One of the key elements of being flexible is to stretch warm. Never try to stretch cold. Though the body is always trying to maintain 98.6 degrees. 98.6 degrees is the bodies core temperature. Outer muscles and extremities are often much colder. That is why the doctor puts the thermometer inside your mouth. Well hopefully in your mouth only... ;-) Muscle, just like steel or glass, or any matter expands easier with heat.
In relation to endurance training, flexibility is important, so that if you fall off of your mountain bike at high speed your body can go into very flexible positions. If you are flexible, instead of tearing ligaments, muscle, or fascia your body will flex first. Does that mean you will never injure yourself? No, however you can decrease your chances dramatically by stretching. When we stretch it is important to understand that our main focus of stretch is not on ligament or tendon. The stretch’s focus is on the muscle and fascia. Fascia is the connective tissue that surrounds muscles and allows them to move freely over each other. Muscle and fascia can stretch up to 150 percent of its volume. Tendon only stretches about 4 percent of its volume.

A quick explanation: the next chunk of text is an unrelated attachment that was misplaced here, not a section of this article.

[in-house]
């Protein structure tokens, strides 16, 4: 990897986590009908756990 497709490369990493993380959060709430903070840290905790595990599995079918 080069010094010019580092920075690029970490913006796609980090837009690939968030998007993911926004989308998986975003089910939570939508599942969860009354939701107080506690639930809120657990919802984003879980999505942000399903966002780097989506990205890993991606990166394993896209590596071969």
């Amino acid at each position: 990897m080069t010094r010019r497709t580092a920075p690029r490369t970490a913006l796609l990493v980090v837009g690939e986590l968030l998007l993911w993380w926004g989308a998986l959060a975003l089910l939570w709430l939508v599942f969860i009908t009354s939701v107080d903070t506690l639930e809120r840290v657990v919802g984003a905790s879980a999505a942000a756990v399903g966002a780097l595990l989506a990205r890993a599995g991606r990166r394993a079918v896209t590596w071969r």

Tendon attaches muscle to bone. Ligament is a bone-to-bone attachment and should not be stretched extensively. Ligament tissue is supposed to be strong. Like the wooden bar in a ballet class, which dancers use to stretch on. Would one try to make that stabilizer bar extremely flexible? No, it would not be able to support the weight of a dancer stretching on it. The bar should be a little flexible but not too much.
There is strength in yielding, as the Taoists would say. We know this all too well here in California, the earthquake capital of the world. Here buildings are built to flex and that prevents damage.
I recommend a 15-minute warm up, then stretching. In Yoga we warm up with about 7 sun salutations, then begin some mild stretching.
One of the key ways to know if you are stretching the wrong area is that your body will give a trigger pain. Typically this feels like a sharp electrical sensation.
Steven Earth Metz